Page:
Zika virus ‘spreading explosively’, millions of cases expected, World Health Organisation says
29th Jan 2016
The World Health Organisation expects the Zika virus, which is spreading through the Americas, to affect between 3 million and 4 million people, a disease expert says.
- WHO says Zika virus “spreading explosively”
- Cases reported in 23 countries, territories
- Virus may also spread through sex
The WHO’s director-general said the spread of the mosquito-borne disease had gone from a mild threat to one of alarming proportions.
Marcos Espinal, an infectious disease expert at the WHO’s Americas regional office, said: “We can expect 3 to 4 million cases of Zika virus disease”, but he gave no time frame.
There is no vaccine or treatment for Zika, which is a close cousin of dengue and chikungunya and causes mild fever, rash and red eyes.
An estimated 80 per cent of people infected have no symptoms, making it difficult to know whether they have been infected.
WHO director-general Margaret Chan said the organisation would convene an emergency committee on Monday to help determine the level of the international response to an outbreak of the virus spreading from Brazil that is believed to be linked to severe birth defects.
“The level of alarm is extremely high,” Ms Chan told WHO executive board members at a meeting in Geneva.
“[Zika] is now spreading explosively.
“As of today, cases have been reported in 23 countries and territories in the [Americas] region.”
Five French citizens who were infected with the Zika virus while travelling abroad have returned home since the beginning of the year, authorities there said.
What is Zika virus?
- Zika virus is spread through mosquito bites
- Common symptoms include fever, rashes, joint pain and conjunctivitis
- Outbreaks have occurred in Africa, South-East Asia, the Pacific and the Americas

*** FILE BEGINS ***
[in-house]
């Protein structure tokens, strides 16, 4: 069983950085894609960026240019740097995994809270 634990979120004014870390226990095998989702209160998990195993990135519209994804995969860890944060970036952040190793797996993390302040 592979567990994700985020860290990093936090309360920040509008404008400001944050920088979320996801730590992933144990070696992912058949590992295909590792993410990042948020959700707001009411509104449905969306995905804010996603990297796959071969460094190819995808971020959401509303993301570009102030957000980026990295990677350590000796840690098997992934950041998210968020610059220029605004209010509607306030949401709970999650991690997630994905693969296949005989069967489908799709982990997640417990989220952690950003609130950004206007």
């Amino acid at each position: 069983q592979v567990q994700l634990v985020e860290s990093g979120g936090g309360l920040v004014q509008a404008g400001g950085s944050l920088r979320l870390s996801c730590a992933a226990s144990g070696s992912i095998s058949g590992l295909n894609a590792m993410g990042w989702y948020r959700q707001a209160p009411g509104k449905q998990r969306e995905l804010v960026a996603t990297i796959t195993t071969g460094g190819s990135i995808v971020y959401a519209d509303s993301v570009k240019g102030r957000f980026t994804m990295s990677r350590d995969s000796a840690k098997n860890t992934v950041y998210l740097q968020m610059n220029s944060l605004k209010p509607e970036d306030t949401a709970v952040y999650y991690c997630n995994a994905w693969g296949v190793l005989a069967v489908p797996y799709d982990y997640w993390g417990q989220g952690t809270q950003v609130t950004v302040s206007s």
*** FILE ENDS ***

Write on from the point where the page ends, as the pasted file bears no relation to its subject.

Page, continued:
- There is no vaccine or medicine to treat the virus
“None of the patients presented a severe form of the infection,” the Health Ministry said in a statement, without naming the regions where the five had been travelling.
“There is no actual risk of transmission of the Zika virus in mainland [France],” the ministry added.
Three Canadians had also been infected with the virus while travelling abroad, Canadian health authorities said.
“We have no reason to believe that local transmission is a concern for Canadians,” Canadian Health Minister Jane Philpott said, while urging travellers to take precautions.
Photo: A specialist fumigates the Nueva Esperanza graveyard in the outskirts of Lima. (AFP: Ernesto Benavides)
Virus may also be transmitted through sex
As global health experts scramble to understand how the virus spreads and may lead to birth defects, two cases suggest it may be transmitted through sex, not just mosquitoes.
“There is one reported case of Zika virus through possible sexual transmission,” US Centres for Disease Control and Prevention principal deputy director Anne Schuchat said.
“In another case, Zika virus was found in semen about two weeks after a man had symptoms with Zika virus infection, so that sort of gives you the biologic plausibility of spread.”
But Ms Schuchat added: “The science is very clear to date that Zika virus is primarily transmitted to people through the bite of an infected mosquito. So that is really where we are putting the emphasis right now.”
Brazil’s Health Ministry said in November 2015 that Zika was linked to a foetal deformation known as microcephaly, in which infants are born with abnormally small heads.
Brazil has reported 3,893 suspected cases of microcephaly, the WHO said last week, more than 30 times more than in any year since 2010 and equivalent to 1 to 2 per cent of all newborns in the state of Pernambuco, one of the worst-hit areas.
Ms Chan said that while a direct causal relationship between Zika virus infection and birth malformations has not yet been established, it is “strongly suspected”.
“The possible links, only recently suspected, have rapidly changed the risk profile of Zika from a mild threat to one of alarming proportions,” she said.